Lance Armstrong a Disgrace to Cycling and Sports: Examining His Fall from Grace

Matt WagnerCorrespondent IIOctober 22, 2012

AUSTIN, TX - OCTOBER 21:  LIVESTRONG CEO Doug Ulman speaks before the LIVESTRONG Challenge Ride at Palmer Events Center on October 21, 2012 in Austin, Texas.  (Photo by Cooper Neill/Getty Images)
Cooper Neill/Getty Images

Today the UCI upheld the United States Anti-Doping Agency's ruling that former cycling icon Lance Armstrong shall be stripped of all of his titles dating back to August 1, 1998—including his record seven Tour de France's—and be banned from the sport for life.

This is the latest development in the fallout of Armstrong's doping scandal, considered to be the biggest performance-enhancing drug scandal in sports history. 

Armstrong was the best American cyclist in history and the greatest of this generation, as he absolutely dominated the competition en route to his aforementioned seven Tour victories and a bronze medal in the 2000 Olympics in Sydney, Australia. 

The Plano, Texas native captivated the sports world for upwards of 10 years as he dominated his sport unlike any other before, all after beating testicular cancer. Because of this, Armstrong became not only one of the greatest athletes ever to play sports overall, he also became an ambassador for the fight against cancer as he founded Livestrong in 1997. 

Adding to his list of accolades, he was named 2002 Sportsman of the Year by Sports Illustrated for his inspiring fight and his ensuing success. 

However, his cycling career and reputation was shattered in an instant on October 22, 2012, when the UCI officially exposed Armstrong for what he really is: a deceitful fraud. 

Pat McQuain, president of the International Cycling Union, said "Lance Armstrong has no place in cycling, and deserves to be forgotten in cycling," in announcing the sanctions this morning. 

McQuain also stated he was "sickened" by a 200-page report compiled by the USADA which included results that Armstrong and his teams used steroids, the blood booster EPO and blood transfusions. In addition, the report included testimony from 11 of his former teammates who said he took and pressured them to take, banned substances.

A previously mentioned quote from McQuain and a statement from the USADA sums up the magnitude this scandal perfectly.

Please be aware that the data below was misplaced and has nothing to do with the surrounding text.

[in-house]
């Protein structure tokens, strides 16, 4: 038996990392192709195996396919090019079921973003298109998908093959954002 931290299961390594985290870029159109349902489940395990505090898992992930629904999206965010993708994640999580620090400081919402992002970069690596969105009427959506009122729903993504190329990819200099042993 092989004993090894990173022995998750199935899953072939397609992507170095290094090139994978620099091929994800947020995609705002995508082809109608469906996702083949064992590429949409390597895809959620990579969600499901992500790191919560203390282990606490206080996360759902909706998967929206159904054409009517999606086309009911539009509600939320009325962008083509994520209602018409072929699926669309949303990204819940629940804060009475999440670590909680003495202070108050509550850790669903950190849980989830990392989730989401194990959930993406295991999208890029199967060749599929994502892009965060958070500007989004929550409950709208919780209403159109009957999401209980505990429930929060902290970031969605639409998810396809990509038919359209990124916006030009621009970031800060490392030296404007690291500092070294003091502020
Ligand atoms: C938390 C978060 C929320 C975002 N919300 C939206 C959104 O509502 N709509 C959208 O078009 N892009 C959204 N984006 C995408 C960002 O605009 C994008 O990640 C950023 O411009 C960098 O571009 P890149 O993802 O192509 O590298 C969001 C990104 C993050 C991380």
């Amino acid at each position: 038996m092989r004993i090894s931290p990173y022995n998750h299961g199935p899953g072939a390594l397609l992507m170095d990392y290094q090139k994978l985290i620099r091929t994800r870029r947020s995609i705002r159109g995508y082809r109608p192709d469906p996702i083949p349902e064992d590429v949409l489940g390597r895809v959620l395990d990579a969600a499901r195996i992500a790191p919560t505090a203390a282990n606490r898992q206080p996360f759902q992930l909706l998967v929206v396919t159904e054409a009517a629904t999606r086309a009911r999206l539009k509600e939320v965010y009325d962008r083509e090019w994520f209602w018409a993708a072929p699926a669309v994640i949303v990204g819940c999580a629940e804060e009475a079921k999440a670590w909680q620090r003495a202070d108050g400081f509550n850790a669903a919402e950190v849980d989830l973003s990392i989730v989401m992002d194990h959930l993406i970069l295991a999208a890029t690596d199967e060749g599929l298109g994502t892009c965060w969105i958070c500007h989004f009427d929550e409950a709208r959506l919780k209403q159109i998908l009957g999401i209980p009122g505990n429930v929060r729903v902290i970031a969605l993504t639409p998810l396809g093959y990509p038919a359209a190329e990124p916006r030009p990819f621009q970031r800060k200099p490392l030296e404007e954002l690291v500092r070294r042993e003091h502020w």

The agency said Armstrong deserved his sanctions for running "the most sophisticated, professionalized and successful doping program that sport has ever seen."

Overall, it has now been proven that Armstrong doped for 13 of his 19 years in cycling from 1998 to 2011, the time period in which he was at the height of his career. 

I believed Armstrong's multiple denials of the doping accusations because the vast majority of which came from former teammate and rival Floyd Landis. Landis' credibility was diminished in my mind as Landis himself is a proven doper.

I was under the impression that Landis was nothing more than cycling's version of Jose Canseco, the former MLB outfielder who took steroids and then attempted to take fellow players down with him in a book he wrote called "Juiced."

However, with these official sanctions that have been levied by the USADA and the UCI, all the respect and admiration I had for Armstrong is gone, and can never be regained. 

Armstrong is nothing more than a fraud and a disgrace to sports and he deserves all the sanctions, ridicule, loss of sponsors and loss of money that he gets. 

All but one of his sponsors have ended their relationship with the disgraced cyclist because of these sanctions, including Nike, who said they ceased their sponsoring of Armstrong due to overwhelming evidence. 

Armstrong has stepped down from his position at Livestrong in order to minimize the distractions from this egregious scandal, and although I will always continue to support the cancer charity due to its excellent cause, I will always consider Lance Armstrong a fraud from this day forward and a man who, as Pat McQuain says, deserves to be "forgotten" from cycling and the world of sports.